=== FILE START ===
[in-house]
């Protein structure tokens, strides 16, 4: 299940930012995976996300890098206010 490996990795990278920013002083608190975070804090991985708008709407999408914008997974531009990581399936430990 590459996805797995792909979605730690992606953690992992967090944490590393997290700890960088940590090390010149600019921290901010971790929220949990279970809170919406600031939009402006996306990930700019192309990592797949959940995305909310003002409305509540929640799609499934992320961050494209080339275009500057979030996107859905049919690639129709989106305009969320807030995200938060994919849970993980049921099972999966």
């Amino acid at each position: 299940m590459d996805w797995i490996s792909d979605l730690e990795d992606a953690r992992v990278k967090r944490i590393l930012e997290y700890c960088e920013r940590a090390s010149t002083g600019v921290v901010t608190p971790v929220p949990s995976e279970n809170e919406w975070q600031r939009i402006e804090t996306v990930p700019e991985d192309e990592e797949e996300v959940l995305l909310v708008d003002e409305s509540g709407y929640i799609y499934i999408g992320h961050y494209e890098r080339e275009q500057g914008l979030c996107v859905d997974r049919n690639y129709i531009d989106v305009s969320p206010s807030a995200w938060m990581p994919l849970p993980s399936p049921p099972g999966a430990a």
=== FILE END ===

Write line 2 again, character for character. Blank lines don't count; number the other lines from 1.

């Protein structure tokens, strides 16, 4: 299940930012995976996300890098206010 490996990795990278920013002083608190975070804090991985708008709407999408914008997974531009990581399936430990 590459996805797995792909979605730690992606953690992992967090944490590393997290700890960088940590090390010149600019921290901010971790929220949990279970809170919406600031939009402006996306990930700019192309990592797949959940995305909310003002409305509540929640799609499934992320961050494209080339275009500057979030996107859905049919690639129709989106305009969320807030995200938060994919849970993980049921099972999966």